The investigation, based on interviews with 52 victims and witnesses, details a brutal campaign of murder, rape, kidnapping and looting in the villages of Kishishe and Bambo, from 29 to 30. November of the Rebels. The report said at least 60 people were kidnapped, 22 women and girls raped, property looted and homes burned.
The killings are among the latest clashes between rebels and a coalition of armed militias protecting civilians, which have been fighting each other in eastern Congo for more than a year, since when the M23 rebels emerged after nearly a decade of inactivity.
The M23 emerged 10 years ago when its warriors seized Goma, the largest city in eastern Congo, located along the border with Rwanda. The group takes its name from a peace agreement dated March 23, 2009, which it accuses the government of failing to implement.
The UN report said that after the attacks, insurgents prevented survivors from leaving looted villages and burying bodies. Due to security restrictions, investigators were unable to access the villages and instead spoke to survivors and witnesses at a United Nations peacekeeping base in a remote area. nearby towns where people have sought refuge.
The report comes amid a flurry of tit-for-tat allegations by both groups accusing each other of atrocities. While a ceasefire was agreed last month, analysts say new attacks could lead to further violence.
“Despite recent statements by M23 demonstrating a willingness to withdraw, attacks by this group against civilians are likely to indicate an escalation of the conflict and potentially lead to more violence. between the M23 and other armed groups, some of which have also violated. Daniel Levine-Spound, a Congolese-focused researcher at the Center for Civilians in Conflict, said civilians will pay the price.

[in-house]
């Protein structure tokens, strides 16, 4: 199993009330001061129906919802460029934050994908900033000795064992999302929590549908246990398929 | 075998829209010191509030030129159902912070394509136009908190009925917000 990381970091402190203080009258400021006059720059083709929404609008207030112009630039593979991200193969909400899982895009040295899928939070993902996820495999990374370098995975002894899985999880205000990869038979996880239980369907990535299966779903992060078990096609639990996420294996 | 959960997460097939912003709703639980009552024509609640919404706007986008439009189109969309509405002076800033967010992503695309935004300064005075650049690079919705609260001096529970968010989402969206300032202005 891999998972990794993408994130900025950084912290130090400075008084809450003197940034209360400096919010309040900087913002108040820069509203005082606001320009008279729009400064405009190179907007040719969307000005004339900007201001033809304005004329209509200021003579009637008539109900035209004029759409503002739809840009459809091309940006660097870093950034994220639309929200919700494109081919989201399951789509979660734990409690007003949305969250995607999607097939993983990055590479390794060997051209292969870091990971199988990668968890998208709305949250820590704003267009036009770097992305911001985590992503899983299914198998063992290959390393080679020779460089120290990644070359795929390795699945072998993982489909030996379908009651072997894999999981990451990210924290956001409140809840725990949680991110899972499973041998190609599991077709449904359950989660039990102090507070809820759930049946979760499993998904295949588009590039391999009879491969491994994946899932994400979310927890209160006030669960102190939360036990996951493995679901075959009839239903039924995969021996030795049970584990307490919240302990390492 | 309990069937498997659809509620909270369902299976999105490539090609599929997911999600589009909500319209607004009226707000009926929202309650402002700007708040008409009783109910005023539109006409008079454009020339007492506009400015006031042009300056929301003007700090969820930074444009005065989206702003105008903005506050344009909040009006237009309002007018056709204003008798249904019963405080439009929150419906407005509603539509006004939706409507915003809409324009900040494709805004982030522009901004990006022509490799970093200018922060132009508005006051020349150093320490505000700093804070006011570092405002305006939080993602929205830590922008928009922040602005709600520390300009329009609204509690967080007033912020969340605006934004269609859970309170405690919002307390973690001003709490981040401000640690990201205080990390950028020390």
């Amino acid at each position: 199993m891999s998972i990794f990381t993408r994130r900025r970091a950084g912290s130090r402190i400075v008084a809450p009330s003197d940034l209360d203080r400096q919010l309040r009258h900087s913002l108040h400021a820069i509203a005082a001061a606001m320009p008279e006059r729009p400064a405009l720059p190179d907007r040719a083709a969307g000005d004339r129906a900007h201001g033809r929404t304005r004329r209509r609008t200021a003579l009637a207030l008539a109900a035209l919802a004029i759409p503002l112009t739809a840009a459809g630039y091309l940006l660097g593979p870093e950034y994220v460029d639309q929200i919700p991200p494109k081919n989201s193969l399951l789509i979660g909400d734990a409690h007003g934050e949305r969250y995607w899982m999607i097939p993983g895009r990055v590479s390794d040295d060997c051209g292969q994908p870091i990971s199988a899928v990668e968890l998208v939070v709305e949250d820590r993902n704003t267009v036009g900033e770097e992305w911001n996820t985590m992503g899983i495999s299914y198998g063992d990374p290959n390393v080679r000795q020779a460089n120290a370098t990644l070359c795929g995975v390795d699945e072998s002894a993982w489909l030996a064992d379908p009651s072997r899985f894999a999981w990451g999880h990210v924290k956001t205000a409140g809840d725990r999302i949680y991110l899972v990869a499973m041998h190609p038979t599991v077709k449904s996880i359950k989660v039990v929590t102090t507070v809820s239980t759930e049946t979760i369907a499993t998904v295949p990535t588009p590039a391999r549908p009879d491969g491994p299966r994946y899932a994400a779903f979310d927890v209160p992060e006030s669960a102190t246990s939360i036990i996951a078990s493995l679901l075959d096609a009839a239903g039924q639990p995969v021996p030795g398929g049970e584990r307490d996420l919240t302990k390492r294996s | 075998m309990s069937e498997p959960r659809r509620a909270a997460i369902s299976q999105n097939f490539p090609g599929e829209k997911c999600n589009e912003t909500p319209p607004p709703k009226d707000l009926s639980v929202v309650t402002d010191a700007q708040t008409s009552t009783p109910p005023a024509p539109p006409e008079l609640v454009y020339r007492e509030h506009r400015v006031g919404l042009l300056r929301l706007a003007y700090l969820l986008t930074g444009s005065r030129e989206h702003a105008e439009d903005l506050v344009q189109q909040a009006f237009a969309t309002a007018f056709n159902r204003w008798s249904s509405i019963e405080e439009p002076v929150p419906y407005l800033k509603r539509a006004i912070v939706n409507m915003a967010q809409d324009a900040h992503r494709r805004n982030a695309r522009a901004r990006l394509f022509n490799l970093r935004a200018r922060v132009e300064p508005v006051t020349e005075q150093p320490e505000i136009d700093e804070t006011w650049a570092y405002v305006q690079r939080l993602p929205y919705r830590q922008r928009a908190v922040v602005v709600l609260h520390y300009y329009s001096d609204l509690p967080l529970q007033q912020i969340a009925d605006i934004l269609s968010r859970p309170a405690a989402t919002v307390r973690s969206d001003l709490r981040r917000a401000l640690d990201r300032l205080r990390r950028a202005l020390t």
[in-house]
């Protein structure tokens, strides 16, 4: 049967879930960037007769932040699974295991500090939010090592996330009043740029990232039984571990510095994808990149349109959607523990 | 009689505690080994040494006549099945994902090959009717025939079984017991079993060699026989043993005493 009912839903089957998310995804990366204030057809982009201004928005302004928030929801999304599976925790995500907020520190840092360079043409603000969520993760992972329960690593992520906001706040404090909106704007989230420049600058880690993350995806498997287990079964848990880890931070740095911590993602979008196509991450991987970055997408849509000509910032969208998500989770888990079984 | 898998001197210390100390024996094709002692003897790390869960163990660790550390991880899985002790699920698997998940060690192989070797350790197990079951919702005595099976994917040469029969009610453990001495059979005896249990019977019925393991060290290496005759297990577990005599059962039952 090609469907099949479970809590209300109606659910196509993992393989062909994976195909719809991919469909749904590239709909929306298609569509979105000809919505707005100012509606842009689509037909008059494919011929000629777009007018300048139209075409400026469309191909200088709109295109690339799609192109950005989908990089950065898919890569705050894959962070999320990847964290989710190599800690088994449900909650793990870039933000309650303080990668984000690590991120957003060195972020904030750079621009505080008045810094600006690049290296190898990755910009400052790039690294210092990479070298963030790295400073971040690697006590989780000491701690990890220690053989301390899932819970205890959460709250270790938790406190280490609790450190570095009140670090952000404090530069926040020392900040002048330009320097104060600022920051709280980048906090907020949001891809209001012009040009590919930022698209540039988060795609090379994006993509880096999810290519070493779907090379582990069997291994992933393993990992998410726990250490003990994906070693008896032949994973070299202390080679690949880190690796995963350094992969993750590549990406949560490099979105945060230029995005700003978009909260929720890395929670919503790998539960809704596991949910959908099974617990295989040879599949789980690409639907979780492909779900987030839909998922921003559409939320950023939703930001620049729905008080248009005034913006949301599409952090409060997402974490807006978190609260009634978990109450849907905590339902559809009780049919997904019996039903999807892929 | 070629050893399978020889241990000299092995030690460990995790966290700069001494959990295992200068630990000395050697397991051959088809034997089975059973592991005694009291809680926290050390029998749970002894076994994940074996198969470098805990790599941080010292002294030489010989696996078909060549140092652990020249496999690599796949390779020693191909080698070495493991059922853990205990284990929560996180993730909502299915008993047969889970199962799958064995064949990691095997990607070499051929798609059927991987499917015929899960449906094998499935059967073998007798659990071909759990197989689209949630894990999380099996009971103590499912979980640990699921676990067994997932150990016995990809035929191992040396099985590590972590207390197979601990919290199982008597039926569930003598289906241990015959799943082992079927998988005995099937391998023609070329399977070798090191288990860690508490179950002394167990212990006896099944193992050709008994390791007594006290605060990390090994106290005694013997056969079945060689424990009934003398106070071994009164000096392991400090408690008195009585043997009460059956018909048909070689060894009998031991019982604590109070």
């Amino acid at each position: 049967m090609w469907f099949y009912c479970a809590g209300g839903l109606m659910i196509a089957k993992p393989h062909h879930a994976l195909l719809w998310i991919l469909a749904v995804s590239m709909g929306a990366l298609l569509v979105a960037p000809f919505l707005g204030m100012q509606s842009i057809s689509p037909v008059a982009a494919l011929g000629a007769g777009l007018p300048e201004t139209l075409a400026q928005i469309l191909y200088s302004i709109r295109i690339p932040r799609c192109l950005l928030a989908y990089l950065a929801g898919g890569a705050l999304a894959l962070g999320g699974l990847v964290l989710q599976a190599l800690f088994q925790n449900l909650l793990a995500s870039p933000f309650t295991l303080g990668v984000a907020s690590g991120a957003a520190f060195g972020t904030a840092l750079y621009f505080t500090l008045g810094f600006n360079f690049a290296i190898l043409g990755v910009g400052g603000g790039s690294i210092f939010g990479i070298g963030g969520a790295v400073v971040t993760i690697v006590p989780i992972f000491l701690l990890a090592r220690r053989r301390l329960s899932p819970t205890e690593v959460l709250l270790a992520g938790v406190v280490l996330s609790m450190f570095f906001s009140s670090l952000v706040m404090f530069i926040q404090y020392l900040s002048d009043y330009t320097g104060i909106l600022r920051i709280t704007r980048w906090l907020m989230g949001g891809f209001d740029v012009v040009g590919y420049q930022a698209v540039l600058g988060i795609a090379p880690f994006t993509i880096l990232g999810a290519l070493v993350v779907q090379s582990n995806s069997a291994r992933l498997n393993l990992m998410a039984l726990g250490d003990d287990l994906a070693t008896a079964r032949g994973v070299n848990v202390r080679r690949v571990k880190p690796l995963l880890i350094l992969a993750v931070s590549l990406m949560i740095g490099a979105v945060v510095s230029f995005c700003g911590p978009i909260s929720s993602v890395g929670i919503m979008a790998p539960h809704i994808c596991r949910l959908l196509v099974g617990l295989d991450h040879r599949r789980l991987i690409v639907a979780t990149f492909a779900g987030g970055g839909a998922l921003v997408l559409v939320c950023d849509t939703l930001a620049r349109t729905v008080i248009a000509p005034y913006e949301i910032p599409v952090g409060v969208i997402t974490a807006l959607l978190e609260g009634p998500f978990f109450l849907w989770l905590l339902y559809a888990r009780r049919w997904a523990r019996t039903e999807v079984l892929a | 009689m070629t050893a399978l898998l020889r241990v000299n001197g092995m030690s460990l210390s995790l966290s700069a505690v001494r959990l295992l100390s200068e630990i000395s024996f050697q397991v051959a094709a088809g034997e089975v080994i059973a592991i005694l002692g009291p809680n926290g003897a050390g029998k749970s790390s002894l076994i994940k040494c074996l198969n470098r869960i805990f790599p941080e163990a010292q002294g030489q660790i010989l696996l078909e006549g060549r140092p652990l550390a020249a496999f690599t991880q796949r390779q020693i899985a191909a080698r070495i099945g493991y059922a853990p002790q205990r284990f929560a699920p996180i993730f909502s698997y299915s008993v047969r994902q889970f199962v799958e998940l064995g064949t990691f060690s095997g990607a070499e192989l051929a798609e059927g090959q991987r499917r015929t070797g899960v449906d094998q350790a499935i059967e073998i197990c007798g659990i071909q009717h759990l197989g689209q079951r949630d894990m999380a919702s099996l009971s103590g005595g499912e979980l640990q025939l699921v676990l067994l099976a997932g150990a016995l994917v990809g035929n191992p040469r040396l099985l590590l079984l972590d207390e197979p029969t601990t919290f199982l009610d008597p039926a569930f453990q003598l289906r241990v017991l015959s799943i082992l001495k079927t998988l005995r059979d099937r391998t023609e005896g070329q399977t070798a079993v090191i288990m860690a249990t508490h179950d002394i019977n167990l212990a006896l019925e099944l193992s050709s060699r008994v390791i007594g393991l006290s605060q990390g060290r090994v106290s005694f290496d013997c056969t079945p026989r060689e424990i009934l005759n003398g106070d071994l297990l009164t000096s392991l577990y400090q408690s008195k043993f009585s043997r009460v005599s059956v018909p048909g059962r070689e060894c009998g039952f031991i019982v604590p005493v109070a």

M23 did not immediately respond to the findings of the UN investigation but had previously denied similar allegations like propaganda. It said it was committed to a ceasefire agreed to in Angola in November. Speaking to the Associated Press by phone, Lawrence Kanyuka, the rebel group’s political spokesman, confirmed that the M23 have the right to defend themselves if attacked.
However, the group has gained ground in recent weeks, inching closer to Goma and expanding into Masisi, increasing territory that makes it hard to believe the rebels are acting only in self-defence.
“When you look at the amount of terrain they’ve won since October, it’s hard to believe the argument that they’re just defending themselves,” said Eliora Henzler, coordinator of Kivu Security Tracker. “The problem is we still don’t know what they want. It’s hard to understand what they consider an end game.
The violence is exacerbating a serious humanitarian crisis in eastern Congo. Hundreds of thousands of people have been displaced, living in squalid conditions in damp schools, churches and stadiums. Locals want the Congolese government to do more to stop the violence, but say they would not support negotiating with a brutal group like the M23.
“I want our government to start fighting and destroying the M23 rebels and refuse any negotiations with these terrorists,” said Stephanie Mbafumoja, a resident of the nearby town of Beni. “Why negotiate with them? Just destroying them is enough for peace to return to the Congo.”
Mednick reports from Dakar, Senegal